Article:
Google has honored Greek professor and computer scientist Michael Dertouzos’s 82nd birth anniversary with a doodle today. Dertouzos is best known for foreseeing the popularity of internet devices and how the Internet would impact everyday lives.
He also predicted the popularity of PCs, and helped maximize their potential as director of the Massachusetts Institute of Technology’s (MIT) Laboratory for Computer Science. “We made a big mistake 300 years ago when we separated technology and humanism. It’s time to put the two back together,” he wrote in Scientific American in 1997, once again showing foresight about issues that are affecting us today.
Born in Athens in 1936, Dertouzos was the son of a concert pianist and an admiral in the Greek navy. He attended the University of Arkansas on a Fulbright Scholarship, earned a PhD from MIT and joining the faculty in 1968.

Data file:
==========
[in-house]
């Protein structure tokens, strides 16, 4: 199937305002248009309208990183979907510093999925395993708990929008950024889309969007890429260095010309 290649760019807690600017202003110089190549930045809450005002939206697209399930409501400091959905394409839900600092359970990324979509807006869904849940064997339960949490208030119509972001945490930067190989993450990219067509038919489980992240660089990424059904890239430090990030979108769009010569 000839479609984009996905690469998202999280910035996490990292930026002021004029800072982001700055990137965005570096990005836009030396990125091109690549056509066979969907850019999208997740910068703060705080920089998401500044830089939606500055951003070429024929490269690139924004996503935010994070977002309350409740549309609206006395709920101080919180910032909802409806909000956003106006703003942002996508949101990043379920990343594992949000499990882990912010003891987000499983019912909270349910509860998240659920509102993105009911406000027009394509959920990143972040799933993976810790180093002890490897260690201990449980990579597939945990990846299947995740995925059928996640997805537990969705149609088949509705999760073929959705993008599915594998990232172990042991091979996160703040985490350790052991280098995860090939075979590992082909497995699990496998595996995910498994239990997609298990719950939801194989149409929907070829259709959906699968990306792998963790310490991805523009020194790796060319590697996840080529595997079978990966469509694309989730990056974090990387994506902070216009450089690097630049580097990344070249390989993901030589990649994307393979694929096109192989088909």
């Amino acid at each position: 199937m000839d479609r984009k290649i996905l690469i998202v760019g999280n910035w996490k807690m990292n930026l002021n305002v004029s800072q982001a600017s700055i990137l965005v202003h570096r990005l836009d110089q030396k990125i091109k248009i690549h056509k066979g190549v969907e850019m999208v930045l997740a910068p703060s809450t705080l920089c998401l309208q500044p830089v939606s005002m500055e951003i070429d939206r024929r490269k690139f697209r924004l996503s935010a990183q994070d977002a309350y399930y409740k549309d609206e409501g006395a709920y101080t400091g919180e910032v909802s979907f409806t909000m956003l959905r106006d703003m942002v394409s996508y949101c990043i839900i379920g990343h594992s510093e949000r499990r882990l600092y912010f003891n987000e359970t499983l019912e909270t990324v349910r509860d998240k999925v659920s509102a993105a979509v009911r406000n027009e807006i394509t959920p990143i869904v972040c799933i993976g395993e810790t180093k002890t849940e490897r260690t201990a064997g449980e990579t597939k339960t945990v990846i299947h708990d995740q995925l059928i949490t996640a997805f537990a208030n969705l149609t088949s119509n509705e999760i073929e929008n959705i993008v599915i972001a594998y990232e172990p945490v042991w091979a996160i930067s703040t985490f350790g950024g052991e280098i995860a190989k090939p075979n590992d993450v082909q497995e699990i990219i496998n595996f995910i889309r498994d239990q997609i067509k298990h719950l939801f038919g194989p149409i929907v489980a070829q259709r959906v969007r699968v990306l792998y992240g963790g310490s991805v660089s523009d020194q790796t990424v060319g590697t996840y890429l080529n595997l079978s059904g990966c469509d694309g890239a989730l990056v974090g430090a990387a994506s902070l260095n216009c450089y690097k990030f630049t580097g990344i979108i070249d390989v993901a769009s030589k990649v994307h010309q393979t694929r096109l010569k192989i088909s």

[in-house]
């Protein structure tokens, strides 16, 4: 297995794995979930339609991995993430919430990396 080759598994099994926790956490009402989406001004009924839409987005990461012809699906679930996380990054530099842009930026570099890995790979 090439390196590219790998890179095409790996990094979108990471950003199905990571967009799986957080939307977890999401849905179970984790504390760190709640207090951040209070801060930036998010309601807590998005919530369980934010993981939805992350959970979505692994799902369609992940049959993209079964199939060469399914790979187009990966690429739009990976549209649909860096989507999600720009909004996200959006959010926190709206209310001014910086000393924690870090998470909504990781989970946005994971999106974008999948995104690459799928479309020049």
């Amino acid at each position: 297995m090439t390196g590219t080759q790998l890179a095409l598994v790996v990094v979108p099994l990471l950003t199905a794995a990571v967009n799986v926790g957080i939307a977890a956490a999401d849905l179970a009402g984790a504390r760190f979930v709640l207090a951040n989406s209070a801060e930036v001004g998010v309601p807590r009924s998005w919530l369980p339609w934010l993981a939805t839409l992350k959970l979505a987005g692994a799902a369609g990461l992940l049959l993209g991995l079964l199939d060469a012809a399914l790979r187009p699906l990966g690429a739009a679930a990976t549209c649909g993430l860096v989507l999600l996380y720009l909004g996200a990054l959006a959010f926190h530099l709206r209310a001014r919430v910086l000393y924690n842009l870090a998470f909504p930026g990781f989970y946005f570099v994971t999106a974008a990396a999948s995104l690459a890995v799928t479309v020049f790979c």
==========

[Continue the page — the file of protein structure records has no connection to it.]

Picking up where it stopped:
Under Dertouzos’ guidance, the MIT Laboratory for Computer Science grew into a thriving research center employing hundreds of people collaborating on innovations like distributed systems, time-sharing computers, the ArpaNet, and RSA encryption, an algorithm used to ensure secure data transmission.
Dertouzos recruited Sir Timothy John Berners-Lee, the inventor of the World Wide Web, to run MIT’s LCS.
In his 1997 book “What Will Be: How the New World of Information Will Change Our Lives,” Dertouzos, who passed away in August 2001, observed: “If we strip the hype away, a simple, crisp and inevitable picture emerges — of an Information Marketplace where people and their computers will buy, sell and freely exchange information and information work.”
With inputs from IANS